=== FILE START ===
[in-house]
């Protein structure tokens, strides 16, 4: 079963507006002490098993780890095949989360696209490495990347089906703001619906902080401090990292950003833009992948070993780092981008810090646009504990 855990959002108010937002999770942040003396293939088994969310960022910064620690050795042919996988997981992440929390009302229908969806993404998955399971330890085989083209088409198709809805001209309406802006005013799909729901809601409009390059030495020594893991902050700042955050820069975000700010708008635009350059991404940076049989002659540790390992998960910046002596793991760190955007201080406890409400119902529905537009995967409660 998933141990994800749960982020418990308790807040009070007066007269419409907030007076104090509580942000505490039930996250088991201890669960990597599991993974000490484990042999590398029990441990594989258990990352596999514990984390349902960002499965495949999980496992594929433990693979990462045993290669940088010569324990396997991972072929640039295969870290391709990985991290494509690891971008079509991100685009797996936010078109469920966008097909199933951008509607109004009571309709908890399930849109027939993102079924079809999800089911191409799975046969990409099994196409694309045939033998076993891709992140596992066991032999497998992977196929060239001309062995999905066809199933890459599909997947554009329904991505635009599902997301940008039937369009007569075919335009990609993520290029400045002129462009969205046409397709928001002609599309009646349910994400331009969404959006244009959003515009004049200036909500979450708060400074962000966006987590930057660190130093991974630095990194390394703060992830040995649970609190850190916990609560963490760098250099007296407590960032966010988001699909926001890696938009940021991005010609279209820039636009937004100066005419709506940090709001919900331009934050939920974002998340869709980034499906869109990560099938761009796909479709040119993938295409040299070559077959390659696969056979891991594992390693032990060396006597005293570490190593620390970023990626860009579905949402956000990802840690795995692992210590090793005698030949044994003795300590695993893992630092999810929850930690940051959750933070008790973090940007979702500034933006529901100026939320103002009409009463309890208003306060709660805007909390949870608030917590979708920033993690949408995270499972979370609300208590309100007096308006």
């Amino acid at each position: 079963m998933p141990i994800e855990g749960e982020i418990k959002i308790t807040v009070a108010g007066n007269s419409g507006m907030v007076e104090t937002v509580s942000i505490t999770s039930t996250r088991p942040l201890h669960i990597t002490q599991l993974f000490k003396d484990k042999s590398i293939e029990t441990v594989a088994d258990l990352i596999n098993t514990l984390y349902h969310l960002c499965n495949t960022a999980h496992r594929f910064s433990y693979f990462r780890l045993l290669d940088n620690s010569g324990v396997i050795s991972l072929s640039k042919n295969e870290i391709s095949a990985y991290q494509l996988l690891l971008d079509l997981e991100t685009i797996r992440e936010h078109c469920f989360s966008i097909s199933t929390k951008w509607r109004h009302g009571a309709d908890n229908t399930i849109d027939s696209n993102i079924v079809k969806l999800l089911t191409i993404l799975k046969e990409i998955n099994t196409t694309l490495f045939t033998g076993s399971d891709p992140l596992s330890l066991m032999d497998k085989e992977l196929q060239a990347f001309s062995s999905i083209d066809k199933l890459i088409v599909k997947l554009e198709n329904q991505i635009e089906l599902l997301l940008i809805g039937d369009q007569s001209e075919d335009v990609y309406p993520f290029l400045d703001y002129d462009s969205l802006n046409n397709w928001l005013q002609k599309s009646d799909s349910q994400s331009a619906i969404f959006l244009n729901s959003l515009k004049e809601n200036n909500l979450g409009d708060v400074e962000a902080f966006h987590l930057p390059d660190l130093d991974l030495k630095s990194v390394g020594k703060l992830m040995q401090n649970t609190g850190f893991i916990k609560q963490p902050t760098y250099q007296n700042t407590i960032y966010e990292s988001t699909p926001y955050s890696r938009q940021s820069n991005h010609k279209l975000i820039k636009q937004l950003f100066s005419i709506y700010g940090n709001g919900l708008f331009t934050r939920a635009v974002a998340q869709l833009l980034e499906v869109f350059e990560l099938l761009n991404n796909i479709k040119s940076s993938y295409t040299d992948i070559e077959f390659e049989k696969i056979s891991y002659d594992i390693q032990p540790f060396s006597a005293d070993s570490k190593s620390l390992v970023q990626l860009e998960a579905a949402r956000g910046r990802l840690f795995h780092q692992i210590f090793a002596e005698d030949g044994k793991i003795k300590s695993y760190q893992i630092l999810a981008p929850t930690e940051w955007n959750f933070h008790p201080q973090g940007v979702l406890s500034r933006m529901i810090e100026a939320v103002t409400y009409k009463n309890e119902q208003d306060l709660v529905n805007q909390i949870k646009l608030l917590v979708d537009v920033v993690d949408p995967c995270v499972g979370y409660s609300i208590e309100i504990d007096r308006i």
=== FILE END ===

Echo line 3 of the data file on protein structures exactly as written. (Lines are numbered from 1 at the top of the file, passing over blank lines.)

């Amino acid at each position: 079963m998933p141990i994800e855990g749960e982020i418990k959002i308790t807040v009070a108010g007066n007269s419409g507006m907030v007076e104090t937002v509580s942000i505490t999770s039930t996250r088991p942040l201890h669960i990597t002490q599991l993974f000490k003396d484990k042999s590398i293939e029990t441990v594989a088994d258990l990352i596999n098993t514990l984390y349902h969310l960002c499965n495949t960022a999980h496992r594929f910064s433990y693979f990462r780890l045993l290669d940088n620690s010569g324990v396997i050795s991972l072929s640039k042919n295969e870290i391709s095949a990985y991290q494509l996988l690891l971008d079509l997981e991100t685009i797996r992440e936010h078109c469920f989360s966008i097909s199933t929390k951008w509607r109004h009302g009571a309709d908890n229908t399930i849109d027939s696209n993102i079924v079809k969806l999800l089911t191409i993404l799975k046969e990409i998955n099994t196409t694309l490495f045939t033998g076993s399971d891709p992140l596992s330890l066991m032999d497998k085989e992977l196929q060239a990347f001309s062995s999905i083209d066809k199933l890459i088409v599909k997947l554009e198709n329904q991505i635009e089906l599902l997301l940008i809805g039937d369009q007569s001209e075919d335009v990609y309406p993520f290029l400045d703001y002129d462009s969205l802006n046409n397709w928001l005013q002609k599309s009646d799909s349910q994400s331009a619906i969404f959006l244009n729901s959003l515009k004049e809601n200036n909500l979450g409009d708060v400074e962000a902080f966006h987590l930057p390059d660190l130093d991974l030495k630095s990194v390394g020594k703060l992830m040995q401090n649970t609190g850190f893991i916990k609560q963490p902050t760098y250099q007296n700042t407590i960032y966010e990292s988001t699909p926001y955050s890696r938009q940021s820069n991005h010609k279209l975000i820039k636009q937004l950003f100066s005419i709506y700010g940090n709001g919900l708008f331009t934050r939920a635009v974002a998340q869709l833009l980034e499906v869109f350059e990560l099938l761009n991404n796909i479709k040119s940076s993938y295409t040299d992948i070559e077959f390659e049989k696969i056979s891991y002659d594992i390693q032990p540790f060396s006597a005293d070993s570490k190593s620390l390992v970023q990626l860009e998960a579905a949402r956000g910046r990802l840690f795995h780092q692992i210590f090793a002596e005698d030949g044994k793991i003795k300590s695993y760190q893992i630092l999810a981008p929850t930690e940051w955007n959750f933070h008790p201080q973090g940007v979702l406890s500034r933006m529901i810090e100026a939320v103002t409400y009409k009463n309890e119902q208003d306060l709660v529905n805007q909390i949870k646009l608030l917590v979708d537009v920033v993690d949408p995967c995270v499972g979370y409660s609300i208590e309100i504990d007096r308006i």